- "The Wind is Not a River" is a novel set against the backdrop of an actual WWII battle most people are unfamiliar with. Had you heard of the battle for the Aleutians before reading this book? What surprised you the most about the war in Alaska?
- In "The Wind is Not a River", the Aleutian landscape plays a critical role in the novel, almost becoming a character unto itself. At the beginning of the story, John Easley is hurled into this little-known wilderness. How does the Aleutian landscape affect the lives and destinies of the novel's main characters, John and Helen? How does it affect the U.S. and Japanese forces? How is it reflected in the style and themes of the book?
- John Easley believes that North Americans have a right to know about the war on their own west coast. He goes to great lengths to get and bring home the story of the war in the Aleutians. He also says, "the sacrifices made on our behalf must be known before they can be remembered" (pg. 34). Was he justified in the actions he took to witness and report these events?
- "The Wind is Not a River" is a story of survival as well as a story about the power of love. Helen Easley is driven to find her beloved husband and bring him home. Helen also loves her father, but is forced to leave him behind. John loves Helen, but feels duty-bound to return to the Aleutians. John loves his deceased brother Warren; he loves Karl and Tatiana. Which relationship affected you the most? Which surprised you the most?
- The displacement and mistreatment of the Aleut people is explored in this novel. The evacuation of the Aleut people was done for expedience, as well as their own protection. Discuss this protective/paternalistic impulse. Was it justified? Would this kind of treatment have happened to nonnative Americans?
- The photograph and possessions of a young Aleut woman, Tatiana, is discovered by John Easley in his most dire time of need. For him, these found objects take on almost mystical proportions. The urge to idealize others through their images, words or possessions seems almost innate. Can you think of other examples from our culture or personal experience? Discuss.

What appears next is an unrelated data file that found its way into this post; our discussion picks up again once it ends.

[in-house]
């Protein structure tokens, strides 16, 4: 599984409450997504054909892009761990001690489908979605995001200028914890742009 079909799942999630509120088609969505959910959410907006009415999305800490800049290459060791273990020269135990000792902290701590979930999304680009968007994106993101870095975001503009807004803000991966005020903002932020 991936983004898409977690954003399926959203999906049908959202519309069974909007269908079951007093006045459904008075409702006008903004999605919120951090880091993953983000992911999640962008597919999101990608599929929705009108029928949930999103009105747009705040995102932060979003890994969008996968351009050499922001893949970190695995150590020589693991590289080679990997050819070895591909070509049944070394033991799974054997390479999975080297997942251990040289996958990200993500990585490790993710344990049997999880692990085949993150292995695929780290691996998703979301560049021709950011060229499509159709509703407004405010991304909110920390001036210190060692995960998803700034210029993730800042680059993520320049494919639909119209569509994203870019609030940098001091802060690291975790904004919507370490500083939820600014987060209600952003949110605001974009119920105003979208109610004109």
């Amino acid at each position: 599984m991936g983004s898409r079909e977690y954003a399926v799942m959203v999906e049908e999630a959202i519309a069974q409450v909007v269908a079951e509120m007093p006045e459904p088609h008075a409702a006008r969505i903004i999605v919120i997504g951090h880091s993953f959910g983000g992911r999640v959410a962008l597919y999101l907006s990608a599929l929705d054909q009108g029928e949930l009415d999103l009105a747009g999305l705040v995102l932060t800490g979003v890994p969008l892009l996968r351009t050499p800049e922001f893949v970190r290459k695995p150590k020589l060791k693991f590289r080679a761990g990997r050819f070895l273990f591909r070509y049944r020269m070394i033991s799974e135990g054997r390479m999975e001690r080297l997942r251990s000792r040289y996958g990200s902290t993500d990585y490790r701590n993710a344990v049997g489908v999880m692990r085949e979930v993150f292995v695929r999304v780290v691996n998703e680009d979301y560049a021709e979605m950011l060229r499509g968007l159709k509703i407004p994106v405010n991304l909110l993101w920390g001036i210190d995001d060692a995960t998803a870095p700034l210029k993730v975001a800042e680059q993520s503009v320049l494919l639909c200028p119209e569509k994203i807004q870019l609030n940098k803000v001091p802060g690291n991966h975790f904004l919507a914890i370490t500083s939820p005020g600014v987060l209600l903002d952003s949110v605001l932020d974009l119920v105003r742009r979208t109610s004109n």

- Helen finds strength in her religious beliefs and traditions. When things seem hopeless, her faith sees her through. John finds himself facing some of the darkest parts of human nature and the nature of existence itself. He comes away with a conviction that this life is all we have. Which character's beliefs come closest to your own? Did you find insight into the mind (soul?) of the character of the opposing point of view? Discuss the role of "faith" in the story.
- "The Wind is Not a River" explores the role of censorship and our understanding of history. Was censorship understandable in the context of this battle and war? What about more recent wars and conflicts?
- The novel ends with Helen and Tatiana coming together in the same place at the end of the WWII. Helen feels protective of this young woman and her fiancé. She leaves without speaking to her. Was it the right decision? Are we sometimes justified in protecting others from knowledge we possess?
Source: Reading Group Guides
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